By Mary Morris
The day that Shane McKenzie stole the white squirrel from the Richland High gymnasium, you’d have thought that the world was ending. It was the screaming that did it, both animal and human: the squirrel’s outraged chitters and shrieks piercing, mingling with Shane’s post-puberty warrior yodel of exultation. In response, people erupted from every door in every hallway, flooding out, gazing around and at each other with bewildered faces like goats wandering through a slaughterhouse, scattering for the screaming tornado of mischief and mayhem running surefooted up and down the hallway through the crowd he created, leaping over there and away again, skinny arms held high, palms supporting the cage bottom as he brandished it high in the air, fingers curled into the bottom bars so tightly that even if the squirrel, in all its panic and rage, got hold of them with curved claws or rodent teeth, Shane probably wouldn’t have noticed.
Amused but unsurprised, I just slouched against a row of lockers, relieved to get out of Algebra II for a few minutes, and I laughed along with everyone else when a few stunned teachers half-heartedly pushed their way through the milling crowd of students, trying to get a hand on him but zigging when he zagged every time. In the midst of the chase, the perpetrator ran by where I was standing close enough that I could hear the jangle of his jouncing wallet chain under the noise of the crowd, inhale the faintly sour breeze created by the dancing jester and the maddened squirrel, and my mind seized that moment, whether I wanted it to or not, and burned it into my brain. And one morning more than twenty years later, when my Facebook newsfeed throws up Shane’s obituary and the accompanying recent photo of him in a Christmas sweater with a double chin and a pleasant, closed-lipped smile, that high school freeze-frame flashes into the forefront of my mind. It sloshes hot coffee over the rim of the cup onto my fingers and blurs my physical vision so completely that, for one endless moment, this is all I can see:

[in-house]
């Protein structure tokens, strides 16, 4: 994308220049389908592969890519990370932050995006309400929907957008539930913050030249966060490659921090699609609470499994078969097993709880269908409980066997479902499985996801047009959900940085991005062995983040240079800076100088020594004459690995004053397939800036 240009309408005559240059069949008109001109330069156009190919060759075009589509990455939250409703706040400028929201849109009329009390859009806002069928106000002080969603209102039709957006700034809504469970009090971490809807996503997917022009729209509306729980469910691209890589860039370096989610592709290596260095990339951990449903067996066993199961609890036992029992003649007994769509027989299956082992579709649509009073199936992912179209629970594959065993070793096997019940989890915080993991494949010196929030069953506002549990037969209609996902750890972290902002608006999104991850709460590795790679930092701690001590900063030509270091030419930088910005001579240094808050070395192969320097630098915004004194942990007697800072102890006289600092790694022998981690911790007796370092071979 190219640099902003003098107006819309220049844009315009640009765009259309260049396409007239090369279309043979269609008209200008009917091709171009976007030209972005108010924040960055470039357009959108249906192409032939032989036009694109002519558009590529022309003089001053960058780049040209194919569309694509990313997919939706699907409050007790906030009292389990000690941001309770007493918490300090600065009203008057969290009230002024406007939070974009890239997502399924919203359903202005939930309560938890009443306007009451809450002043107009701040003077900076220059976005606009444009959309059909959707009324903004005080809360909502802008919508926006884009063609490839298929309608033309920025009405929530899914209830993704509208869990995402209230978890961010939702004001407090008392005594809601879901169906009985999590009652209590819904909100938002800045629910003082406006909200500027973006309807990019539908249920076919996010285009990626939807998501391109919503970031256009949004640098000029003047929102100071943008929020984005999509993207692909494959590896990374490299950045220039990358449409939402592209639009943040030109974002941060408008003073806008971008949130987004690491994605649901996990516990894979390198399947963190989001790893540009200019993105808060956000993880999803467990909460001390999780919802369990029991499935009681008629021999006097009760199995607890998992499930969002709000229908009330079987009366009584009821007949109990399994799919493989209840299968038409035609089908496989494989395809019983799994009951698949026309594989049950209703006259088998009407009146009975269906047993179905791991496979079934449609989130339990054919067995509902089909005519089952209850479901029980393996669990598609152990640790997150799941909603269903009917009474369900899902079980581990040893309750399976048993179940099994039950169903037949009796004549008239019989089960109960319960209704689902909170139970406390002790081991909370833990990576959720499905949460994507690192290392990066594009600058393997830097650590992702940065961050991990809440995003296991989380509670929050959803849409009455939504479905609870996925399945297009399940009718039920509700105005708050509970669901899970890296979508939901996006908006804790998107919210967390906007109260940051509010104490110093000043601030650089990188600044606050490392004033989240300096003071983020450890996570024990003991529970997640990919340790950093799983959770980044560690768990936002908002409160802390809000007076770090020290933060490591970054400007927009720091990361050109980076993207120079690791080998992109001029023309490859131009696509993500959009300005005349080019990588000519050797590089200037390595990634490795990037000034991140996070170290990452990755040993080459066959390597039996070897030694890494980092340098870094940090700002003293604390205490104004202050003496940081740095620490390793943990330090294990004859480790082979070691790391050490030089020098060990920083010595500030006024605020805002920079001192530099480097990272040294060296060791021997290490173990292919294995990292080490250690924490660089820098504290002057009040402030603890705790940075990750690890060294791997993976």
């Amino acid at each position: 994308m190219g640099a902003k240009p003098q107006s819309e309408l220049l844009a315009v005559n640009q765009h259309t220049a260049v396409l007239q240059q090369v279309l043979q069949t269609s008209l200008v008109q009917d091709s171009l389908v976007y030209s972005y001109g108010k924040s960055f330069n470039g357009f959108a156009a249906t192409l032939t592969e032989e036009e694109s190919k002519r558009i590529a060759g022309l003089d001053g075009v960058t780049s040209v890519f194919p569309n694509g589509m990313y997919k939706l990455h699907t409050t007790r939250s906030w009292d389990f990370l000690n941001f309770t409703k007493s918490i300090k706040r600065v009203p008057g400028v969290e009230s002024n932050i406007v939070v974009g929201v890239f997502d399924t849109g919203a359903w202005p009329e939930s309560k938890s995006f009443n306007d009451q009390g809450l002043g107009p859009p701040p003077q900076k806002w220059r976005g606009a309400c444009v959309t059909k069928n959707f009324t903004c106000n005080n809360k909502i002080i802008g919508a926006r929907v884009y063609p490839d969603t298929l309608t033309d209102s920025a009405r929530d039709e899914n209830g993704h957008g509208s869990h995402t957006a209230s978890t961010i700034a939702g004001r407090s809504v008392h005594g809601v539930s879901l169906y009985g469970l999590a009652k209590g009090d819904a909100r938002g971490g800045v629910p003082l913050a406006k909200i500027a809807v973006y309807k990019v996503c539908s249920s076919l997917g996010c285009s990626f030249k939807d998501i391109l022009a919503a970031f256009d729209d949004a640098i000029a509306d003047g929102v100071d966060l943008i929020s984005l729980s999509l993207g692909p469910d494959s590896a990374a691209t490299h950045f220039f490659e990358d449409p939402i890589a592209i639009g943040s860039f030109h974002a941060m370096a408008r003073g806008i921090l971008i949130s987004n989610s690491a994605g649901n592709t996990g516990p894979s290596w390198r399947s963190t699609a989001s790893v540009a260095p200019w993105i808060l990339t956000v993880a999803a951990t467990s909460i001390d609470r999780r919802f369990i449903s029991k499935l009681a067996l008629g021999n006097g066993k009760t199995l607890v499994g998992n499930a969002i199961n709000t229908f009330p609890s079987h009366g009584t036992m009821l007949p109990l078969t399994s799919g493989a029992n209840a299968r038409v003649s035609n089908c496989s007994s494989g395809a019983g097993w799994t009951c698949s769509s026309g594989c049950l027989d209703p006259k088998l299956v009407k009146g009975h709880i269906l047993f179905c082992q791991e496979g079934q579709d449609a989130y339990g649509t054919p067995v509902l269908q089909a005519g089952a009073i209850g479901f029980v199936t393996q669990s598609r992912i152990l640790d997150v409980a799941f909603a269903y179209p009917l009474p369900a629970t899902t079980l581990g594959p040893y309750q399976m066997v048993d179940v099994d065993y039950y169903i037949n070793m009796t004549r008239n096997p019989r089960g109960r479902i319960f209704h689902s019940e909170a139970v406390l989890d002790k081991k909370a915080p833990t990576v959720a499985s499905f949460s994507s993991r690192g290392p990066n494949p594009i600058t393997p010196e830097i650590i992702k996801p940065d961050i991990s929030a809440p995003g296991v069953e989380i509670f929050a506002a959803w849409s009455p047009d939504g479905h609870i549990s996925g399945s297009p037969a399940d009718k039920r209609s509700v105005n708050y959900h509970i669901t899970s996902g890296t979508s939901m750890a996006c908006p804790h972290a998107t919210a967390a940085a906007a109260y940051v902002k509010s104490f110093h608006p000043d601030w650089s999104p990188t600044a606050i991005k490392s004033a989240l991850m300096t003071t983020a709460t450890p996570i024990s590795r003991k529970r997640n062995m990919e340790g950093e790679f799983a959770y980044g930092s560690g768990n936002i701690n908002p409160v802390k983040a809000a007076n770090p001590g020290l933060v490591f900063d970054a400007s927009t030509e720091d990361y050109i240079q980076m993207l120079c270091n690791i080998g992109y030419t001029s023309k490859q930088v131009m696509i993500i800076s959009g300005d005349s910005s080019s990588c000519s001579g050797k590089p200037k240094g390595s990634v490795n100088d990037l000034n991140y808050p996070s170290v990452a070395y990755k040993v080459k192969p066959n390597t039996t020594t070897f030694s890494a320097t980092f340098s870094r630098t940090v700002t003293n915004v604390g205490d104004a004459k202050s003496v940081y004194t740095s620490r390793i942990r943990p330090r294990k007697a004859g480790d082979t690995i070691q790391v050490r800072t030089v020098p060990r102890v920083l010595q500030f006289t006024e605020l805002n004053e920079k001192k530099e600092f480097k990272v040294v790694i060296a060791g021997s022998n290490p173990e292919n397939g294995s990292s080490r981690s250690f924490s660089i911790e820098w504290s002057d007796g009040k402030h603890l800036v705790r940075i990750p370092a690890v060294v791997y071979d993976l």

A scarecrow of a boy in a thin, homemade NOFX T-shirt, blond hair white and jagged in his eyes, dodging those who would stop him and running with the sheer joy of the chaos he’s created, the trouble he’ll be in later, the violation of the squirrel’s dignity as our school’s and our town’s mascot. This boy knows what he’s done and he loves it—oh my God, he loves it all, he absolutely fucking does, he loves it all so much that he’s about to piss himself with ecstasy, and that ridiculous love beams out from the bright blue eyes, whites showing all around, and the maniacal grin that is spread so far across his face that, at any moment now, the whole top of that crazy head might come unhinged and fall off.